You know your belief/pride/faith in your culture is tested when the following happens: the other night (in fact the other special night after our blog launch), we got back home predictably starved and dehydrated. So we raided our stash of our snobby munchy food, meaning the Angelina chocolat chaud and the rest of our Ladurée macarons (courtesy of one of our beautiful friends that understands what to bring when you’re invited for dinner to ours).
In reality, we are not so fussy about food, but simply wanted to enjoy our macarons peacefully. The first bites were amazing, as expected. Sweet lemon, refreshing apple, rich chocolate, delicious salty caramel, tasty pistachio, surprising rose… Ladurée is one of the few things that makes me proud of my country. We kept on pleasing our taste buds with deep cassis, nice vanilla and multiple others until we had one last macaron left.
It almost looked like a liquorice one, but not quite. We cut it in half ready to try something new and incredible. As soon as it touched our tongues our faces distorted horribly and we spat it back out instantly. Our confused mouth interiors did not know how to assimilate the information. It was sweet, waaay to sweet, sticky with a pink inside and a horrible chemical candy taste. I could not believe it. It was horrendous, a blasphemy to the macaron traditions, which I know very little about, but I suddenly felt the need to investigate this culinary faux pas.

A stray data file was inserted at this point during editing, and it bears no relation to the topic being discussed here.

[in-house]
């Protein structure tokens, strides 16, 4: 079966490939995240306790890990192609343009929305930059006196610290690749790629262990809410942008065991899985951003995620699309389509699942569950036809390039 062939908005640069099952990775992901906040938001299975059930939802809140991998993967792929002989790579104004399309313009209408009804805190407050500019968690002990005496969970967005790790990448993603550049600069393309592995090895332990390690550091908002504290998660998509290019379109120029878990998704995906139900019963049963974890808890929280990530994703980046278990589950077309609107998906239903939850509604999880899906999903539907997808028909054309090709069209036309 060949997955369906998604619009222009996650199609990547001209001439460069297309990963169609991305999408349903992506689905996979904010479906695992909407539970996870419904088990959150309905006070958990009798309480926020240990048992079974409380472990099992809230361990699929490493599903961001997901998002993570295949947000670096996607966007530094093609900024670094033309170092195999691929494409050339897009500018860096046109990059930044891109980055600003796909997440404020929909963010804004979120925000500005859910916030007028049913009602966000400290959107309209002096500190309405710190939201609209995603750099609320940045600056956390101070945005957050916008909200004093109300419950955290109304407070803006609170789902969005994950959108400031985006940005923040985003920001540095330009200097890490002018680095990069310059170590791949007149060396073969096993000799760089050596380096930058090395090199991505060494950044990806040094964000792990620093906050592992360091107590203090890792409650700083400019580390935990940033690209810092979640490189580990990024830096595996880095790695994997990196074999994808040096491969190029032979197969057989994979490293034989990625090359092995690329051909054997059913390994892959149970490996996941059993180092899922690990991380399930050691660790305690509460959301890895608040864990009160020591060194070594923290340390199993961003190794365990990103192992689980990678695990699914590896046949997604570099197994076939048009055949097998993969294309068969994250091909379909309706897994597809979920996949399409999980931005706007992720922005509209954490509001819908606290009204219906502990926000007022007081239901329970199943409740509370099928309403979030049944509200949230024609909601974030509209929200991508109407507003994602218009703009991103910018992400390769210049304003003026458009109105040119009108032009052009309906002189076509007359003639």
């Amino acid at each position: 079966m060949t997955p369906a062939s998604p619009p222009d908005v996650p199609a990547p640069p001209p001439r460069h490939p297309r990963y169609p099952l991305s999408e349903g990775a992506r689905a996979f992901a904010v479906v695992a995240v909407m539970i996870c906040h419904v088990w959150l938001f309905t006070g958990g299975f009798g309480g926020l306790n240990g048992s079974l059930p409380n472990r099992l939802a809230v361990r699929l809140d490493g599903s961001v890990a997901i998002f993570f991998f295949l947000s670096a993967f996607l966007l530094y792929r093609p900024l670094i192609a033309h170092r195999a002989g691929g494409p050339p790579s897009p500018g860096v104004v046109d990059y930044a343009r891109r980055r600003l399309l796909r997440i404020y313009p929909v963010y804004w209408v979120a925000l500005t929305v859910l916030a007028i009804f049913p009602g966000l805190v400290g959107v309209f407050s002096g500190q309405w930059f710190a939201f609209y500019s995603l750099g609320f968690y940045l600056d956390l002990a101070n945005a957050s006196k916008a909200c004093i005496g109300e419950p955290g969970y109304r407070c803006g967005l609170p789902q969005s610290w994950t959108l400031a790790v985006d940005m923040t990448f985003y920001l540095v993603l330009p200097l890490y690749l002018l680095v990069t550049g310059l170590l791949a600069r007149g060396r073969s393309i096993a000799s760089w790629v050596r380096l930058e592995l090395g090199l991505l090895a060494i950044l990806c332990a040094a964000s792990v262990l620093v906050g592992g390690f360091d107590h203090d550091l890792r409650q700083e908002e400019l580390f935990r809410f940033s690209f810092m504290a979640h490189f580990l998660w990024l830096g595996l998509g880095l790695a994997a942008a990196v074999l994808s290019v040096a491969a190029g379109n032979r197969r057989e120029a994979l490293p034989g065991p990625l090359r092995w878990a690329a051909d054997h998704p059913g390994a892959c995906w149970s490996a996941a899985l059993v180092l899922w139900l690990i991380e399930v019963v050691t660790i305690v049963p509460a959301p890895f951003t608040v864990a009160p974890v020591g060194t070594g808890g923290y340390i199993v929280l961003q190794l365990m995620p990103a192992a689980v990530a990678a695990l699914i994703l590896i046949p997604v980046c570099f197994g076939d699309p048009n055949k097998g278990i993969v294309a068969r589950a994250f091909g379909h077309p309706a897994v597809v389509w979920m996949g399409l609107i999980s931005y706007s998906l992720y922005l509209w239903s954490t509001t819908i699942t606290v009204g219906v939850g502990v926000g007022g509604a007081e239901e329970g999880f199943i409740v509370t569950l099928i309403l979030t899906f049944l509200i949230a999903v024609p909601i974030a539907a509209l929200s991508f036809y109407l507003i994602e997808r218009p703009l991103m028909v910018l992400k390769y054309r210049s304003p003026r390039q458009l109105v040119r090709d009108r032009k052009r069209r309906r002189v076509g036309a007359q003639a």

After a few click-clicks on Google and the Ladurée website, it turns out that this pink and chewy reminiscence of a wonderful met français is a limited edition bubble gum macaron for Lanvin. This new creation reminded the designer Alber Elbaz of the “taste of childhood”.
Alber, you do wonders for Lanvin, but we clearly did not have the same childhood.